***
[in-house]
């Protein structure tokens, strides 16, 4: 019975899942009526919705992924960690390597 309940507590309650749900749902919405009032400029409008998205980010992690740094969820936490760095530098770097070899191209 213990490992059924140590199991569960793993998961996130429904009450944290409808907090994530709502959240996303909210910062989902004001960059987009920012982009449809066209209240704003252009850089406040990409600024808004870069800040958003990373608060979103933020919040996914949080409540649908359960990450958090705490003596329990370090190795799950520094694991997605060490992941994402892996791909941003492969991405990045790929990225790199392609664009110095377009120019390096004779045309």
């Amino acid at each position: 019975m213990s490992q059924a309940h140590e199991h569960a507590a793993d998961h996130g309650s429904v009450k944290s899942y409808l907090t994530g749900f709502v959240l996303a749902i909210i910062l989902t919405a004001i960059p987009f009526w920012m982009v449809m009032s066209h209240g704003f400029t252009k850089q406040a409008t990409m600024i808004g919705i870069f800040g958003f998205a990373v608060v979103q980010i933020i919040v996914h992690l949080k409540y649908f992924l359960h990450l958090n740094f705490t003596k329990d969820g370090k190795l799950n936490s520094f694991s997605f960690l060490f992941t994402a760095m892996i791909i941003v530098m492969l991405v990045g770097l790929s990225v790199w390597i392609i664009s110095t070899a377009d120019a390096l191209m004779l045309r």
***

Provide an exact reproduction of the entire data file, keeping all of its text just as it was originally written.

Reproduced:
[in-house]
């Protein structure tokens, strides 16, 4: 019975899942009526919705992924960690390597 309940507590309650749900749902919405009032400029409008998205980010992690740094969820936490760095530098770097070899191209 213990490992059924140590199991569960793993998961996130429904009450944290409808907090994530709502959240996303909210910062989902004001960059987009920012982009449809066209209240704003252009850089406040990409600024808004870069800040958003990373608060979103933020919040996914949080409540649908359960990450958090705490003596329990370090190795799950520094694991997605060490992941994402892996791909941003492969991405990045790929990225790199392609664009110095377009120019390096004779045309």
């Amino acid at each position: 019975m213990s490992q059924a309940h140590e199991h569960a507590a793993d998961h996130g309650s429904v009450k944290s899942y409808l907090t994530g749900f709502v959240l996303a749902i909210i910062l989902t919405a004001i960059p987009f009526w920012m982009v449809m009032s066209h209240g704003f400029t252009k850089q406040a409008t990409m600024i808004g919705i870069f800040g958003f998205a990373v608060v979103q980010i933020i919040v996914h992690l949080k409540y649908f992924l359960h990450l958090n740094f705490t003596k329990d969820g370090k190795l799950n936490s520094f694991s997605f960690l060490f992941t994402a760095m892996i791909i941003v530098m492969l991405v990045g770097l790929s990225v790199w390597i392609i664009s110095t070899a377009d120019a390096l191209m004779l045309r």